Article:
swung to a first-quarter loss, as expected, and the homebuilder also said it would not meet its prior earnings guidance for the year because of uncertainty in the U.S. housing market.
Ryland posted a loss of $24.4 million, or 58 cents a share, for the first quarter, compared with a year-earlier profit of $90 million, or $1.86 a share.
The results were in line with Ryland's
pre-announcement earlier this month, when the company estimated a loss of 50 cents to 60 cents for the quarter. Analysts expected a loss of 47 cents a share, according to Thomson Financial.
The results were dragged down by rapidly falling gross margins, which have been slammed by declining housing prices that are forcing Ryland and other homebuilders to write down the value of their land holdings.
In the first quarter, Ryland recorded land write-offs and writedowns totaling $65.5 million, which the company had already pre-announced. Gross margins for the period tumbled to 9.2% from 24.4% a year earlier. Excluding the land valuation charges, gross margins totaled 18.7%.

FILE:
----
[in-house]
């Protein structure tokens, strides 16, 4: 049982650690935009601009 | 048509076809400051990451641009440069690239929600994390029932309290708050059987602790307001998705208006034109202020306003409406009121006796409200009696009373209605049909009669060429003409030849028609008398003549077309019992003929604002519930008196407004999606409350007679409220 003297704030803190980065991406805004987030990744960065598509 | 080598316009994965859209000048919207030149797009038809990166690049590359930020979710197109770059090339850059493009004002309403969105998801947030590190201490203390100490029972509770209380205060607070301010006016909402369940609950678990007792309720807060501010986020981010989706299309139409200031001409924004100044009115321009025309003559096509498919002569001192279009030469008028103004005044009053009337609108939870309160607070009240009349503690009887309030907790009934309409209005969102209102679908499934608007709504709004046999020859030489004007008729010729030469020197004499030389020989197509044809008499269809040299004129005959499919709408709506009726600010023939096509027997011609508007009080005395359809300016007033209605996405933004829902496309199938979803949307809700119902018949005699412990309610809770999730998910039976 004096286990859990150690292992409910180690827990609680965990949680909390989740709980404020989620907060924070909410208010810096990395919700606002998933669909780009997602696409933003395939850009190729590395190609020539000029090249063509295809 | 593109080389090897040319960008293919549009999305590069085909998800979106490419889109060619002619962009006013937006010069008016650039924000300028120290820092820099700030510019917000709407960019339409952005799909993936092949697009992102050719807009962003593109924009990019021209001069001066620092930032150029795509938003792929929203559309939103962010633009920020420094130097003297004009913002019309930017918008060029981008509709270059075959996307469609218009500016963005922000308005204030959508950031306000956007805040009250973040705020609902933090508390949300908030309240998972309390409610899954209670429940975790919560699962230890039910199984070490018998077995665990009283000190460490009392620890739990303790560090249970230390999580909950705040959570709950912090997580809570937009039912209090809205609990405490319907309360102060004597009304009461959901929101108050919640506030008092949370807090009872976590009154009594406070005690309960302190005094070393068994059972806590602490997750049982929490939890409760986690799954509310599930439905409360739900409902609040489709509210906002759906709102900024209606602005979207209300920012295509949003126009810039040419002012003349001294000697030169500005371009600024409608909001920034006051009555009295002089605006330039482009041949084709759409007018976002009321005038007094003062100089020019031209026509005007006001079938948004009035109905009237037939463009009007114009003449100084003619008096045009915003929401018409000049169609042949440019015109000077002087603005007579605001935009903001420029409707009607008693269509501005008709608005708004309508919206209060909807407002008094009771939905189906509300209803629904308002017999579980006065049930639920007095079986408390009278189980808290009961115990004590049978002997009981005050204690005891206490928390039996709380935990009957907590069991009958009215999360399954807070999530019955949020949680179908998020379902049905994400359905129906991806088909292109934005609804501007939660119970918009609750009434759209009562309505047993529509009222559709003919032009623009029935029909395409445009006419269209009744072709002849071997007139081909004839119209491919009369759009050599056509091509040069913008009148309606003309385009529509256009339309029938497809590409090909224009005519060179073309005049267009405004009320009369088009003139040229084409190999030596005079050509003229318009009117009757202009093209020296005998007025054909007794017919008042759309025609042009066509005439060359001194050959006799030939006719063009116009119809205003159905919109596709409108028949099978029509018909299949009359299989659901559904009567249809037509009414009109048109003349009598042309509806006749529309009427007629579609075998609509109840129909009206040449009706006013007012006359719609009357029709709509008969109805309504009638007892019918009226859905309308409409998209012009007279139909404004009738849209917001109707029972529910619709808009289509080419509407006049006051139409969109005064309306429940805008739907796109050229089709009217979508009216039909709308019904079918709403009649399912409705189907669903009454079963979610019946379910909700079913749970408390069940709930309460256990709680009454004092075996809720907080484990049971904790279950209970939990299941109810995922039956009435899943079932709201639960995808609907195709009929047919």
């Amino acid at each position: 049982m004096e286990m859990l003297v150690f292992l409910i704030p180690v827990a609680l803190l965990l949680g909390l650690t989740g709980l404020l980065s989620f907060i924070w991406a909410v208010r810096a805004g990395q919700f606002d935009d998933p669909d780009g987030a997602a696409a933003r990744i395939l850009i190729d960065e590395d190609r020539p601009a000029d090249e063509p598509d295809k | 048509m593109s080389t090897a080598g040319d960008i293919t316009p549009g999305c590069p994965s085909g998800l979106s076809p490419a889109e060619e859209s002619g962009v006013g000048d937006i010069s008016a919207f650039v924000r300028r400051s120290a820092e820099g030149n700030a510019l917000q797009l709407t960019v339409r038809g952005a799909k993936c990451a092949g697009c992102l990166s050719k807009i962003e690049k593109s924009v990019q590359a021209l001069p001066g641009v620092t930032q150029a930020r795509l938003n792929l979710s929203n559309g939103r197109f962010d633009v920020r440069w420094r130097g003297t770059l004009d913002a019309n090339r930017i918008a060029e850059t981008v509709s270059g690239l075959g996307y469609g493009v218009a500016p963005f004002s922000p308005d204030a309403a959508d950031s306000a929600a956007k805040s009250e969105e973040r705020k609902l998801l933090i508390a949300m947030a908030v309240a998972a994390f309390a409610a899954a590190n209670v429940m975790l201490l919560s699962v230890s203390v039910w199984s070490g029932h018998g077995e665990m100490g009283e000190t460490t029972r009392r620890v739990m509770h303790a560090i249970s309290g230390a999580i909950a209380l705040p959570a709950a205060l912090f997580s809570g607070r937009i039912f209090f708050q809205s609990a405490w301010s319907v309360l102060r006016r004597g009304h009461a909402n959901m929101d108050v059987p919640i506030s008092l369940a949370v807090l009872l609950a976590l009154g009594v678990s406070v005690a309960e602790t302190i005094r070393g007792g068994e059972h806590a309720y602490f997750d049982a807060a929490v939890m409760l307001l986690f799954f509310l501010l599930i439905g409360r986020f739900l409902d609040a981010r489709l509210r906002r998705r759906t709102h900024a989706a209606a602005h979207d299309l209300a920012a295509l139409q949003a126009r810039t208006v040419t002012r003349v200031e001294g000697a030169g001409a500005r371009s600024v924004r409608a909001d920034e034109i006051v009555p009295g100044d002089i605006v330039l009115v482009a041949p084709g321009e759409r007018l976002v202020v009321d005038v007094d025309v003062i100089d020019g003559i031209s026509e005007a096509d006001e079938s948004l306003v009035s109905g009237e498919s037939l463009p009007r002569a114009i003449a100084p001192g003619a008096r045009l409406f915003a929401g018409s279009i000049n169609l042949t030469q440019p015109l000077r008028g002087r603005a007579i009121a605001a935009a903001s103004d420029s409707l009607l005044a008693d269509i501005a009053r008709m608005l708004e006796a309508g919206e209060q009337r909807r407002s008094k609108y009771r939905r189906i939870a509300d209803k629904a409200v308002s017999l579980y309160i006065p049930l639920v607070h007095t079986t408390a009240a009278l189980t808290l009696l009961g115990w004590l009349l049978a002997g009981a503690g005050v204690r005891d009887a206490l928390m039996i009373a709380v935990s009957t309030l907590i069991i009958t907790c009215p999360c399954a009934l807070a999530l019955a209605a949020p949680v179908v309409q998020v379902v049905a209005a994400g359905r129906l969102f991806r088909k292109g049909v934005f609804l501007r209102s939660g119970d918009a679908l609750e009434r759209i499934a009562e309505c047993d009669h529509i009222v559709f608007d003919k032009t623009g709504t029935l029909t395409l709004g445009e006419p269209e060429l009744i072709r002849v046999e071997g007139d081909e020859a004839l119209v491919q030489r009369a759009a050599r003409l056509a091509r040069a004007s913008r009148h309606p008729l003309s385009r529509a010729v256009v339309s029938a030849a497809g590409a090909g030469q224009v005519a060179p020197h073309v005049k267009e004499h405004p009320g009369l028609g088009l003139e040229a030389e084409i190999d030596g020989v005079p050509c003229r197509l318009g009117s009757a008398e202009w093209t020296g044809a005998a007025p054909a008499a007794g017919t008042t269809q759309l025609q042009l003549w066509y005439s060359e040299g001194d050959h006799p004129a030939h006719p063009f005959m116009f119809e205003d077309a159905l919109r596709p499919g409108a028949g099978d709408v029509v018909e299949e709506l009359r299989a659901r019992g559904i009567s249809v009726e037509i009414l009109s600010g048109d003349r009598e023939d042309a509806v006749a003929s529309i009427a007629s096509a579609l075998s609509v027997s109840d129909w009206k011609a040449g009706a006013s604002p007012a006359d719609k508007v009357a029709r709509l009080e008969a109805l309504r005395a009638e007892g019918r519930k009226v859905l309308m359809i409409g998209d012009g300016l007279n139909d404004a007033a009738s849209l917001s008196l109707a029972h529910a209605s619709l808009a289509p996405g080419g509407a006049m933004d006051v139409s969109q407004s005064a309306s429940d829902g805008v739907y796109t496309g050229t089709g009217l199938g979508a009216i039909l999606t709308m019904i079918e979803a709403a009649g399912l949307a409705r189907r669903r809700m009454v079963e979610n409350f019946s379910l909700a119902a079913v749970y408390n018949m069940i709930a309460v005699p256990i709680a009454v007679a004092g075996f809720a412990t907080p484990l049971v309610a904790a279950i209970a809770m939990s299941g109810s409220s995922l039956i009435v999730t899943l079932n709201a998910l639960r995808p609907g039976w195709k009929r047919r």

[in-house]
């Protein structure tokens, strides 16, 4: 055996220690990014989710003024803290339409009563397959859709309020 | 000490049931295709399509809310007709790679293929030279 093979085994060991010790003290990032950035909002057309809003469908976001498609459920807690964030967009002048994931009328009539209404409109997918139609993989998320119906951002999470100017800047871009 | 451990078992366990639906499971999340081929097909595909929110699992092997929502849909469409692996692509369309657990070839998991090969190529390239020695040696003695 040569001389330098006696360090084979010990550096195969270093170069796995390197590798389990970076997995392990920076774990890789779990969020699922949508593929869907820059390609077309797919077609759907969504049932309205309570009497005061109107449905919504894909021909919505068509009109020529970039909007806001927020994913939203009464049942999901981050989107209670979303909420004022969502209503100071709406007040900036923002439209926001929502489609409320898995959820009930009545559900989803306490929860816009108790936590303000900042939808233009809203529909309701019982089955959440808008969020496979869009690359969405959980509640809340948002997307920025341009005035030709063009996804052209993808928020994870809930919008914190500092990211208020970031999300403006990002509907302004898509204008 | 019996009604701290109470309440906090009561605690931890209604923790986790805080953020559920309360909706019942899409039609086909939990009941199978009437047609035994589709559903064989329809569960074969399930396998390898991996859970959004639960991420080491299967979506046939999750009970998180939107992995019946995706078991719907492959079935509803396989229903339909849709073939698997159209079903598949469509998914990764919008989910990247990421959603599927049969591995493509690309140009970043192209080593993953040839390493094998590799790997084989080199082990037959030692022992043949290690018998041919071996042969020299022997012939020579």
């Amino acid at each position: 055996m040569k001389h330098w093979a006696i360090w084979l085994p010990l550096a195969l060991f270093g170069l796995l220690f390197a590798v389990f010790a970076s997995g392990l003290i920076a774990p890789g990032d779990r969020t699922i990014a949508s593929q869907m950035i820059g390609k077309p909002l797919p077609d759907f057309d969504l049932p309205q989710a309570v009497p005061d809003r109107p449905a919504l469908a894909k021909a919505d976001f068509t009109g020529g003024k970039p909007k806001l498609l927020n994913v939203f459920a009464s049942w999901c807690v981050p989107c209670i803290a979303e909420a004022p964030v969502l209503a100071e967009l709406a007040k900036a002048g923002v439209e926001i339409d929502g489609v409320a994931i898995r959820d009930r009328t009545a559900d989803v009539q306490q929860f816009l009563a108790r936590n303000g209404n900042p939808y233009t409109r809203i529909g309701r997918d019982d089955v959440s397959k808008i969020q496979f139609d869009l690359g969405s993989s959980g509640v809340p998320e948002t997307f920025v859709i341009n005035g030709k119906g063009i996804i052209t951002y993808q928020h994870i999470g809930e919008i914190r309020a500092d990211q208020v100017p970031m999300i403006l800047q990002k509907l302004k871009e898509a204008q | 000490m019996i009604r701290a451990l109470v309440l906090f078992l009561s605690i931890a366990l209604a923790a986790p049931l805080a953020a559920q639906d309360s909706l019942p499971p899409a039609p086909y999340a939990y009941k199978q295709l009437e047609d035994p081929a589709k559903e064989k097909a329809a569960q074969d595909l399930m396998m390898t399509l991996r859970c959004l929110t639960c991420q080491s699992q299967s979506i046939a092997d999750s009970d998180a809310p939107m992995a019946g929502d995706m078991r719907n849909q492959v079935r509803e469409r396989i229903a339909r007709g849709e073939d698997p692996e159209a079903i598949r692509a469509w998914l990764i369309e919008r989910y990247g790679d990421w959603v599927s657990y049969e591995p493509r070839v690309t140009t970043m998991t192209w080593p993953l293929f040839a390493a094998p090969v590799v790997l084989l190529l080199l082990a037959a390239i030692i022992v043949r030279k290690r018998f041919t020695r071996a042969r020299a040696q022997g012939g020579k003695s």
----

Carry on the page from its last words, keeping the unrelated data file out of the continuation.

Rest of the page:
Total revenue dropped 34% to $706.4 million as home closings slowed. New orders, a key predictor of future revenues, fell nearly 26% to 2,989 units.
Ryland also recorded a $15.4 million charge for a goodwill impairment, likely related to a past acquisition.
Citing the "uncertainty of current market conditions," the company said it does not expect to meet its prior earnings guidance for 2007, but did not offer a new forecast.
"The company is maintaining focus on its liquidity and balance sheet while optimizing its earnings performance," Ryland said.
Ryland's previous projection was for 2007 earnings per share of $3.75 to $4.25. Analysts, on average, currently expect earnings of $1.95 a share, according Thomson Financial.